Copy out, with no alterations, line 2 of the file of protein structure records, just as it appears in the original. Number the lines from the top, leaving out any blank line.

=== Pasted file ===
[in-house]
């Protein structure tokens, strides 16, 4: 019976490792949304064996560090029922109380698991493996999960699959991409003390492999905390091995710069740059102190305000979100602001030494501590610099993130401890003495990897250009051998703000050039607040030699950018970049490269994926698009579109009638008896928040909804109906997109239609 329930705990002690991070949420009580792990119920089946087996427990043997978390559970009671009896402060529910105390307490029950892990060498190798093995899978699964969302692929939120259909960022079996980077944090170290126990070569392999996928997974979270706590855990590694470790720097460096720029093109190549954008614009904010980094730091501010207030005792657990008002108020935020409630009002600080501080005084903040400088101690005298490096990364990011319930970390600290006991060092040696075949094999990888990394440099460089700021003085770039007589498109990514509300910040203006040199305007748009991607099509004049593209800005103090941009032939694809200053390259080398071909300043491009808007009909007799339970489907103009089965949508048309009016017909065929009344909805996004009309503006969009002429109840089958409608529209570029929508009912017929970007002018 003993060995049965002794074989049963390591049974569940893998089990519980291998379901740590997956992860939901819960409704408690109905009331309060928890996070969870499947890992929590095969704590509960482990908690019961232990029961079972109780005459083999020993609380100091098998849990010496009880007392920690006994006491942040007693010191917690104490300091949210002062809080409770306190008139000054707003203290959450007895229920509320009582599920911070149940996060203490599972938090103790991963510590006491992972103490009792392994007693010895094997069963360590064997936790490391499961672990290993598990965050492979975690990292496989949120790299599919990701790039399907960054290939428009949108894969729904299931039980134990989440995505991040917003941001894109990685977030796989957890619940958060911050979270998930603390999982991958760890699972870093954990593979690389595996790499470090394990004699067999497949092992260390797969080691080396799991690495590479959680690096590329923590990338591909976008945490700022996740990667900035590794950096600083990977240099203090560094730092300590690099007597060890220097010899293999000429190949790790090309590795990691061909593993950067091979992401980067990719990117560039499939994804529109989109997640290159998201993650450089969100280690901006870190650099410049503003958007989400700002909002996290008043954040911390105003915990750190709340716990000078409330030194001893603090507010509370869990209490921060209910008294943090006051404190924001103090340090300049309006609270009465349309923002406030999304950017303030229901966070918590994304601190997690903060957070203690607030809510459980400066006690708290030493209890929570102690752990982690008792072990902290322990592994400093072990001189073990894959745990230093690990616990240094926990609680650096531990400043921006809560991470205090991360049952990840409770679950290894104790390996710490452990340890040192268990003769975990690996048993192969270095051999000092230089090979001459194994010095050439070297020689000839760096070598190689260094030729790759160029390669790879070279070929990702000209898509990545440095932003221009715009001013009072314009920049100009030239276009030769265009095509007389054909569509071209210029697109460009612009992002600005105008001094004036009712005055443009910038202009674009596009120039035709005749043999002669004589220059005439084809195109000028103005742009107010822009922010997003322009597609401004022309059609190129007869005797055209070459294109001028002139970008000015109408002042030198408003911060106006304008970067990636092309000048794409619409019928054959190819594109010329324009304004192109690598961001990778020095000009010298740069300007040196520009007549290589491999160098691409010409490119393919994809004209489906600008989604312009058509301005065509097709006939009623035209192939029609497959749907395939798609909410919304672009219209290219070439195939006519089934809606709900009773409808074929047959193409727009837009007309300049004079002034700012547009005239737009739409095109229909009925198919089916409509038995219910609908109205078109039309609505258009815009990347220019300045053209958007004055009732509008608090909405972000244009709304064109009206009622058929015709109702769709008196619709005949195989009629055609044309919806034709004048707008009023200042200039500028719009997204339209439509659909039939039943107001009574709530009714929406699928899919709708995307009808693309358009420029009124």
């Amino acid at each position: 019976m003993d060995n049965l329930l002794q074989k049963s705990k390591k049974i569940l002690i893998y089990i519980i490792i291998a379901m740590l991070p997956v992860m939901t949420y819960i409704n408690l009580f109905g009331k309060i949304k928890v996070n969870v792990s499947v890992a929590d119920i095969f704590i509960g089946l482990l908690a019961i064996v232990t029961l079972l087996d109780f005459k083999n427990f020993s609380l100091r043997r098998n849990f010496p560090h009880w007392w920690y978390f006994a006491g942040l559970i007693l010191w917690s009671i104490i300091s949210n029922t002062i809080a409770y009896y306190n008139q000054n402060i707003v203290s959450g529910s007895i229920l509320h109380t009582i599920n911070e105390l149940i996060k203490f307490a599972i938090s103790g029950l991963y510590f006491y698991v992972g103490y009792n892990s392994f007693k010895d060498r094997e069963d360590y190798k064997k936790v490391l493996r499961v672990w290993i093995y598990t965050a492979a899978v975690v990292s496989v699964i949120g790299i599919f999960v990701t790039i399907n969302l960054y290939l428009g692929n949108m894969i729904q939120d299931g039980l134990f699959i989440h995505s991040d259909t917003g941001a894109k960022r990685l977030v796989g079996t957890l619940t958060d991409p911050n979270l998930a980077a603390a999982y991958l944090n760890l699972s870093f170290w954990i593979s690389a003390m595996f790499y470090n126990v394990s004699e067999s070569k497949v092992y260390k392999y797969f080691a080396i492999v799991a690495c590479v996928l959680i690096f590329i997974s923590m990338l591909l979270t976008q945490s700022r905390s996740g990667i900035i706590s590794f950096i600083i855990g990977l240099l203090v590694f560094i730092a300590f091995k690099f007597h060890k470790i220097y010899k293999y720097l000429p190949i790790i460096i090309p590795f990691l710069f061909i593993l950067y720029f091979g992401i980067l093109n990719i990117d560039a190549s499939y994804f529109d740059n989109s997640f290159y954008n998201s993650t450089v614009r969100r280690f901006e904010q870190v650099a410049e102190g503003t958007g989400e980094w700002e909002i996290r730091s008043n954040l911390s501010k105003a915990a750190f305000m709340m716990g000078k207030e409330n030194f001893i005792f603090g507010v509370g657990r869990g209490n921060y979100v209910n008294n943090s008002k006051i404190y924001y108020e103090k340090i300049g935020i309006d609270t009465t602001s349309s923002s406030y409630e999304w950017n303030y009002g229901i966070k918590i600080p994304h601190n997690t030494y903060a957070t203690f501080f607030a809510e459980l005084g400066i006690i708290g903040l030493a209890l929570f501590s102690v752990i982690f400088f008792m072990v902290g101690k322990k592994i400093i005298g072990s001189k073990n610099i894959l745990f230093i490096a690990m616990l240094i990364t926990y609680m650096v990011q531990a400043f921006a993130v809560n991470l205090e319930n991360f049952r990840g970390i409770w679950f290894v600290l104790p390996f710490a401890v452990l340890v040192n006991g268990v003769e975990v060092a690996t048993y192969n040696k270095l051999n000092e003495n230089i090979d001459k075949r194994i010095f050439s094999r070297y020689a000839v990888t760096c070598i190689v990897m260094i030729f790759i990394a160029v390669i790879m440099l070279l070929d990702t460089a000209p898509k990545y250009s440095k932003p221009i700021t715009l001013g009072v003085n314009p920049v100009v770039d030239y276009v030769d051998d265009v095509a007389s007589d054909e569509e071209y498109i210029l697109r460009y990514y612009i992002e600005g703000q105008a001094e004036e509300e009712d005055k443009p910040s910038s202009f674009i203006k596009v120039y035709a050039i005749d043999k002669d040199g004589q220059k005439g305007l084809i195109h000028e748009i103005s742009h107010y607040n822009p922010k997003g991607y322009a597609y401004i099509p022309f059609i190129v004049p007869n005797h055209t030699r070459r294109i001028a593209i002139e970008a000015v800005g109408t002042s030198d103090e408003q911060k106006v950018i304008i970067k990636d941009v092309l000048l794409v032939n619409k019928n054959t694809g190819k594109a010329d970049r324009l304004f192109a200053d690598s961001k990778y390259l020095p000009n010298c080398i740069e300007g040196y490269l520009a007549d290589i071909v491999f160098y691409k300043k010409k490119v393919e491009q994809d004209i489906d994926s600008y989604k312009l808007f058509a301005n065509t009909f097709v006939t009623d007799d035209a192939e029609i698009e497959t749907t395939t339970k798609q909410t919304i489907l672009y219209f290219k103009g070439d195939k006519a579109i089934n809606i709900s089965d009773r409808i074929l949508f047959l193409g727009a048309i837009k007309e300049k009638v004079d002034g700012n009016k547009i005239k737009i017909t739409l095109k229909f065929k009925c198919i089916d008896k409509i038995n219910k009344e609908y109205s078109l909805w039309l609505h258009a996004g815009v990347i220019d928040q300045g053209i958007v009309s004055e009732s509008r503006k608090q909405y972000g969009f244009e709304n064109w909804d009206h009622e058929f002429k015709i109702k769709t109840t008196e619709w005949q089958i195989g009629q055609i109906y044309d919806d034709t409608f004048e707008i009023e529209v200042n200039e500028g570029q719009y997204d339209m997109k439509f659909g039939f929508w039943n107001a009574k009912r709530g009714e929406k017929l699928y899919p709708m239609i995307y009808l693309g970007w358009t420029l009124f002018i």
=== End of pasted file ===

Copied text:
């Protein structure tokens, strides 16, 4: 019976490792949304064996560090029922109380698991493996999960699959991409003390492999905390091995710069740059102190305000979100602001030494501590610099993130401890003495990897250009051998703000050039607040030699950018970049490269994926698009579109009638008896928040909804109906997109239609 329930705990002690991070949420009580792990119920089946087996427990043997978390559970009671009896402060529910105390307490029950892990060498190798093995899978699964969302692929939120259909960022079996980077944090170290126990070569392999996928997974979270706590855990590694470790720097460096720029093109190549954008614009904010980094730091501010207030005792657990008002108020935020409630009002600080501080005084903040400088101690005298490096990364990011319930970390600290006991060092040696075949094999990888990394440099460089700021003085770039007589498109990514509300910040203006040199305007748009991607099509004049593209800005103090941009032939694809200053390259080398071909300043491009808007009909007799339970489907103009089965949508048309009016017909065929009344909805996004009309503006969009002429109840089958409608529209570029929508009912017929970007002018 003993060995049965002794074989049963390591049974569940893998089990519980291998379901740590997956992860939901819960409704408690109905009331309060928890996070969870499947890992929590095969704590509960482990908690019961232990029961079972109780005459083999020993609380100091098998849990010496009880007392920690006994006491942040007693010191917690104490300091949210002062809080409770306190008139000054707003203290959450007895229920509320009582599920911070149940996060203490599972938090103790991963510590006491992972103490009792392994007693010895094997069963360590064997936790490391499961672990290993598990965050492979975690990292496989949120790299599919990701790039399907960054290939428009949108894969729904299931039980134990989440995505991040917003941001894109990685977030796989957890619940958060911050979270998930603390999982991958760890699972870093954990593979690389595996790499470090394990004699067999497949092992260390797969080691080396799991690495590479959680690096590329923590990338591909976008945490700022996740990667900035590794950096600083990977240099203090560094730092300590690099007597060890220097010899293999000429190949790790090309590795990691061909593993950067091979992401980067990719990117560039499939994804529109989109997640290159998201993650450089969100280690901006870190650099410049503003958007989400700002909002996290008043954040911390105003915990750190709340716990000078409330030194001893603090507010509370869990209490921060209910008294943090006051404190924001103090340090300049309006609270009465349309923002406030999304950017303030229901966070918590994304601190997690903060957070203690607030809510459980400066006690708290030493209890929570102690752990982690008792072990902290322990592994400093072990001189073990894959745990230093690990616990240094926990609680650096531990400043921006809560991470205090991360049952990840409770679950290894104790390996710490452990340890040192268990003769975990690996048993192969270095051999000092230089090979001459194994010095050439070297020689000839760096070598190689260094030729790759160029390669790879070279070929990702000209898509990545440095932003221009715009001013009072314009920049100009030239276009030769265009095509007389054909569509071209210029697109460009612009992002600005105008001094004036009712005055443009910038202009674009596009120039035709005749043999002669004589220059005439084809195109000028103005742009107010822009922010997003322009597609401004022309059609190129007869005797055209070459294109001028002139970008000015109408002042030198408003911060106006304008970067990636092309000048794409619409019928054959190819594109010329324009304004192109690598961001990778020095000009010298740069300007040196520009007549290589491999160098691409010409490119393919994809004209489906600008989604312009058509301005065509097709006939009623035209192939029609497959749907395939798609909410919304672009219209290219070439195939006519089934809606709900009773409808074929047959193409727009837009007309300049004079002034700012547009005239737009739409095109229909009925198919089916409509038995219910609908109205078109039309609505258009815009990347220019300045053209958007004055009732509008608090909405972000244009709304064109009206009622058929015709109702769709008196619709005949195989009629055609044309919806034709004048707008009023200042200039500028719009997204339209439509659909039939039943107001009574709530009714929406699928899919709708995307009808693309358009420029009124």